Sunday, March 31, 2002

Tomorrow is Opening Day for the Red Sox at Fenway...and here's a thought to go with the new season: it may not happen this year. It may not happen next year, but soon the Red Sox are going to win it--and hopefully while Fenway still stands. The importance of the new owners can't be overstated. And some day soon, poor Bill Buckner will escape the hideous (and unfair) association that has dogged him about the '86 World Series. The only reason that curse persists is because of the general bad luck the Sox have had since the Yawkeys faded away and the Harrington era dawned. That era is over now...once a world series puts the curse to rest, people won't remember the ball going through Buckner's legs. But they will remember Dan Duquette kissing off Roger Clemens in 1996 because he was supposedly in the Twilight of his Career.

Friday, March 29, 2002

Just came from the new sneak preview of The Two Towers. It runs after the Fellowship of the Ring playing in theaters today. And it looks spectacular! The excellent Bernard Hill will be featured as King Theoden and his intro in the preview is a great shot of him being armed by his soldiers as he recites the stirring verse which Tolkien borrowed from the great Anglo-Saxon poem The Wanderer: "Where now the Horse? Where now the Rider? Where is the horn that was blowing?"("Hwær cwom mearg? Hwær cwom mago? Hwær cwom maþþumgyfa?")

Dozens of people flooded into the theater during the last 20 minutes or so, just to see the preview. The entire cast is back, including Cate Blanchett as Galadriel. Knowing the way Peter Jackson loves to dramatize every aspect of the trilogy, I'm betting the film will begin with Gandalf's subterranean battle against the Balrog and his eventual return to Lorien where Galadriel warns him of the threat facing Frodo. The merest peek at Gollum. In fact most of the preview dwelt on Gandalf, Aragorn and the battles in Rohan. The hobbits are being saved for later previews.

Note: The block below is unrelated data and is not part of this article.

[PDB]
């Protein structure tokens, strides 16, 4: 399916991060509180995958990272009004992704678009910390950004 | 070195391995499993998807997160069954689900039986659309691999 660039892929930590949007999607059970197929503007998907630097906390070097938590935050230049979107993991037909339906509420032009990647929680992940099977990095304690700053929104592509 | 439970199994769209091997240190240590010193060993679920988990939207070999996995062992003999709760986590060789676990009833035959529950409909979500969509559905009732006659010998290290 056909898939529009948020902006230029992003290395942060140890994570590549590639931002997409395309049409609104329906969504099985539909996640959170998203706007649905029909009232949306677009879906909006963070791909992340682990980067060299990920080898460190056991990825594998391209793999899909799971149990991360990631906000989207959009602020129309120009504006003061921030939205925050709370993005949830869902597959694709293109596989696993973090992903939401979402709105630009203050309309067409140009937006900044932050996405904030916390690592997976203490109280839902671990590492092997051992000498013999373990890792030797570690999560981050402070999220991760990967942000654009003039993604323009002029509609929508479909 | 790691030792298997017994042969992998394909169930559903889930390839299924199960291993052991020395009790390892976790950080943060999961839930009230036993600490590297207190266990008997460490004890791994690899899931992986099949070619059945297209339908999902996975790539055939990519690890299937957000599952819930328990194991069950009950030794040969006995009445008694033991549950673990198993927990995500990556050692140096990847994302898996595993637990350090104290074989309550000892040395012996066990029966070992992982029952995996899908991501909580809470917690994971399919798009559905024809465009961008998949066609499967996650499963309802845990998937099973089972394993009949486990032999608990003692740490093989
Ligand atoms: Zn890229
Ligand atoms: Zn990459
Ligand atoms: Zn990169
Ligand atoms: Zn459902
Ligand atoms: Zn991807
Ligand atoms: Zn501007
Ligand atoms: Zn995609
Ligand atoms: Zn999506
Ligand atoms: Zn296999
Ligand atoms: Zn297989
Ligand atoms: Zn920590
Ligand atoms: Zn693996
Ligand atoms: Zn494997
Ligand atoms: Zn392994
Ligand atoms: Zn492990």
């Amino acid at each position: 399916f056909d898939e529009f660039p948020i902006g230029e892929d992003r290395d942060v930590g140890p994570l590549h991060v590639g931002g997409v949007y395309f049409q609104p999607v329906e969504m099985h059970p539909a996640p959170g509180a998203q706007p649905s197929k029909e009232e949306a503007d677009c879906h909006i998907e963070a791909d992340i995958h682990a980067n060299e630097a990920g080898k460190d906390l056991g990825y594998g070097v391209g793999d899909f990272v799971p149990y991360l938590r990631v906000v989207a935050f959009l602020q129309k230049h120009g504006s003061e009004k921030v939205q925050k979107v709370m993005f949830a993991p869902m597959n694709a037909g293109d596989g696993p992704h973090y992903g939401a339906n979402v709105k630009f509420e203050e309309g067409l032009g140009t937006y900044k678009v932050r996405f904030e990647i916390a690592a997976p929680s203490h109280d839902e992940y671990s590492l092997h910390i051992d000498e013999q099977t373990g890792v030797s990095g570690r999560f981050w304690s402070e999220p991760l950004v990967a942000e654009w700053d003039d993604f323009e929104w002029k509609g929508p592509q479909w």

Most spectacular of all is the battle at Helms Deep. The whole film promises to be another feat--with every bit of the grandeur we've seen so far....
Remember that poor Palestinian boy supposedly shot by Israeli soldiers last year? Maybe he wasn't. The Notebook from this week's New Republic is very interesting on the subject. Quotable:

... now a March 17 documentary aired by Germany's ARD television suggests something extraordinary: that Muhammad was killed not by Israeli soldiers, but by Palestinian gunmen, perhaps deliberately to create precisely such a photogenic martyr. The French footage, it turns out, was heavily edited--from six minutes to 50 seconds--and the French won't let anyone see the tape they didn't air. What's more, the Palestinian Authority didn't allow an autopsy on the boy and never released the bullet that killed him for outside scrutiny. ARD has done its own forensic investigation, however, and concluded that the shot that entered Muhammad's crouching body could not have come from the location where Israeli soldiers were positioned. ARD's report has been covered extensively in the German press (Die Welt headlined its article, "RICOCHETING TRUTH "). As of this writing, however, no major American newspaper or TV network--including the many that ran the original footage of Muhammad's death--has mentioned it.

Let's see who's willing to air more on this. Fox News? CNN?

Thursday, March 28, 2002

If you really want a glimpse of what's inside Hollywood, take a look at this piece in today's Salon by Nikki Finke. These are the people who decide every year what is and what is not worth seeing on a movie screen. It's a breath of fresh air that no one from New Line or anyone responsible for this year's genuine Best Picture, The Lord of the Rings: Fellowship of the Ring, was involved.